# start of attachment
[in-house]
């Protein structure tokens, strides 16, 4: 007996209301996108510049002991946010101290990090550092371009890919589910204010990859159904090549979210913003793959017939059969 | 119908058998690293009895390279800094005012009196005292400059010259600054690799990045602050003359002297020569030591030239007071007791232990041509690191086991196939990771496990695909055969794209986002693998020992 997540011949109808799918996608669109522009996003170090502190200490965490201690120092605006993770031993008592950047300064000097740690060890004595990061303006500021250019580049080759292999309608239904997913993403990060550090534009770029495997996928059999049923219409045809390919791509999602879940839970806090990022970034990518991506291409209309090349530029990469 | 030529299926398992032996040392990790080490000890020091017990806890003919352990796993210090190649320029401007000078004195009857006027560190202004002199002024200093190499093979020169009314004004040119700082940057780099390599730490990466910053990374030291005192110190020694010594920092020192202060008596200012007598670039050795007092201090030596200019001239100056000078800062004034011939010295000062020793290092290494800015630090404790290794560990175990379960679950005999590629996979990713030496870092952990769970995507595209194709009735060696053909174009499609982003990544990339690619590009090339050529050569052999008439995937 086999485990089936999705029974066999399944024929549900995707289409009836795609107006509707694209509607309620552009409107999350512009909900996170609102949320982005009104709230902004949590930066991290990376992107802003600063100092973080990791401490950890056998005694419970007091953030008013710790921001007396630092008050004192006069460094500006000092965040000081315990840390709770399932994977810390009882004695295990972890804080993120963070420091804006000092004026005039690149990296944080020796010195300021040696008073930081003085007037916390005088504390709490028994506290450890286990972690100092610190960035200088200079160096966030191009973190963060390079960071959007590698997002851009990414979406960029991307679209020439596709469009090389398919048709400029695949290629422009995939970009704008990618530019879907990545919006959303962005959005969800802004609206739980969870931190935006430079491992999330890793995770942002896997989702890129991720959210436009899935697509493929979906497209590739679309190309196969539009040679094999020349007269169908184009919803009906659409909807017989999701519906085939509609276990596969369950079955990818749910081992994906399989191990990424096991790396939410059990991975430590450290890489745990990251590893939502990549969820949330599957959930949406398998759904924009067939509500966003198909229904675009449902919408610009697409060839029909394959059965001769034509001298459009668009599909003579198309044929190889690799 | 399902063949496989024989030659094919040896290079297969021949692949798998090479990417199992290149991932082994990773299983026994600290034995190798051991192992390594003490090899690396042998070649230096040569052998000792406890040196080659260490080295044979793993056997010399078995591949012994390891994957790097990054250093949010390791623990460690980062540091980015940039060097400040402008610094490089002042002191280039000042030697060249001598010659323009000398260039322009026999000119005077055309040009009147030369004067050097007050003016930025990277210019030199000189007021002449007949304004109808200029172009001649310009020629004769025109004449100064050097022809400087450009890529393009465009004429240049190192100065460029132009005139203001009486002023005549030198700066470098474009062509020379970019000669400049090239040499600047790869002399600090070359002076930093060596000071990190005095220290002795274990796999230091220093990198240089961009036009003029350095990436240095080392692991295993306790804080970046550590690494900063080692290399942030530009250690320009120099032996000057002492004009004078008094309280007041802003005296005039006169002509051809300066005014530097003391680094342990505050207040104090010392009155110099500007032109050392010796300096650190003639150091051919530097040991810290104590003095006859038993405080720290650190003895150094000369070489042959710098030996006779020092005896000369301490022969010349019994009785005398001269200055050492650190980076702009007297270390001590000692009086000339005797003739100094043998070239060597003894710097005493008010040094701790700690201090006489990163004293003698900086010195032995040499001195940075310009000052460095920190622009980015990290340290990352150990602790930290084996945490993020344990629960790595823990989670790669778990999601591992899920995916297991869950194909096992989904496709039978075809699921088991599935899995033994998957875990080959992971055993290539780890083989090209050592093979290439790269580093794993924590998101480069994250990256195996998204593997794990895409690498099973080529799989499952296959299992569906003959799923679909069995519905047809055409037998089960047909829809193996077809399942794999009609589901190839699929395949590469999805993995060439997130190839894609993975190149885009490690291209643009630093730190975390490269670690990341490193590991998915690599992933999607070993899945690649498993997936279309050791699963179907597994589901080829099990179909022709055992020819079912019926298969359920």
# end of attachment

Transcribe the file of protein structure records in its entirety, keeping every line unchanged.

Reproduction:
[in-house]
């Protein structure tokens, strides 16, 4: 007996209301996108510049002991946010101290990090550092371009890919589910204010990859159904090549979210913003793959017939059969 | 119908058998690293009895390279800094005012009196005292400059010259600054690799990045602050003359002297020569030591030239007071007791232990041509690191086991196939990771496990695909055969794209986002693998020992 997540011949109808799918996608669109522009996003170090502190200490965490201690120092605006993770031993008592950047300064000097740690060890004595990061303006500021250019580049080759292999309608239904997913993403990060550090534009770029495997996928059999049923219409045809390919791509999602879940839970806090990022970034990518991506291409209309090349530029990469 | 030529299926398992032996040392990790080490000890020091017990806890003919352990796993210090190649320029401007000078004195009857006027560190202004002199002024200093190499093979020169009314004004040119700082940057780099390599730490990466910053990374030291005192110190020694010594920092020192202060008596200012007598670039050795007092201090030596200019001239100056000078800062004034011939010295000062020793290092290494800015630090404790290794560990175990379960679950005999590629996979990713030496870092952990769970995507595209194709009735060696053909174009499609982003990544990339690619590009090339050529050569052999008439995937 086999485990089936999705029974066999399944024929549900995707289409009836795609107006509707694209509607309620552009409107999350512009909900996170609102949320982005009104709230902004949590930066991290990376992107802003600063100092973080990791401490950890056998005694419970007091953030008013710790921001007396630092008050004192006069460094500006000092965040000081315990840390709770399932994977810390009882004695295990972890804080993120963070420091804006000092004026005039690149990296944080020796010195300021040696008073930081003085007037916390005088504390709490028994506290450890286990972690100092610190960035200088200079160096966030191009973190963060390079960071959007590698997002851009990414979406960029991307679209020439596709469009090389398919048709400029695949290629422009995939970009704008990618530019879907990545919006959303962005959005969800802004609206739980969870931190935006430079491992999330890793995770942002896997989702890129991720959210436009899935697509493929979906497209590739679309190309196969539009040679094999020349007269169908184009919803009906659409909807017989999701519906085939509609276990596969369950079955990818749910081992994906399989191990990424096991790396939410059990991975430590450290890489745990990251590893939502990549969820949330599957959930949406398998759904924009067939509500966003198909229904675009449902919408610009697409060839029909394959059965001769034509001298459009668009599909003579198309044929190889690799 | 399902063949496989024989030659094919040896290079297969021949692949798998090479990417199992290149991932082994990773299983026994600290034995190798051991192992390594003490090899690396042998070649230096040569052998000792406890040196080659260490080295044979793993056997010399078995591949012994390891994957790097990054250093949010390791623990460690980062540091980015940039060097400040402008610094490089002042002191280039000042030697060249001598010659323009000398260039322009026999000119005077055309040009009147030369004067050097007050003016930025990277210019030199000189007021002449007949304004109808200029172009001649310009020629004769025109004449100064050097022809400087450009890529393009465009004429240049190192100065460029132009005139203001009486002023005549030198700066470098474009062509020379970019000669400049090239040499600047790869002399600090070359002076930093060596000071990190005095220290002795274990796999230091220093990198240089961009036009003029350095990436240095080392692991295993306790804080970046550590690494900063080692290399942030530009250690320009120099032996000057002492004009004078008094309280007041802003005296005039006169002509051809300066005014530097003391680094342990505050207040104090010392009155110099500007032109050392010796300096650190003639150091051919530097040991810290104590003095006859038993405080720290650190003895150094000369070489042959710098030996006779020092005896000369301490022969010349019994009785005398001269200055050492650190980076702009007297270390001590000692009086000339005797003739100094043998070239060597003894710097005493008010040094701790700690201090006489990163004293003698900086010195032995040499001195940075310009000052460095920190622009980015990290340290990352150990602790930290084996945490993020344990629960790595823990989670790669778990999601591992899920995916297991869950194909096992989904496709039978075809699921088991599935899995033994998957875990080959992971055993290539780890083989090209050592093979290439790269580093794993924590998101480069994250990256195996998204593997794990895409690498099973080529799989499952296959299992569906003959799923679909069995519905047809055409037998089960047909829809193996077809399942794999009609589901190839699929395949590469999805993995060439997130190839894609993975190149885009490690291209643009630093730190975390490269670690990341490193590991998915690599992933999607070993899945690649498993997936279309050791699963179907597994589901080829099990179909022709055992020819079912019926298969359920």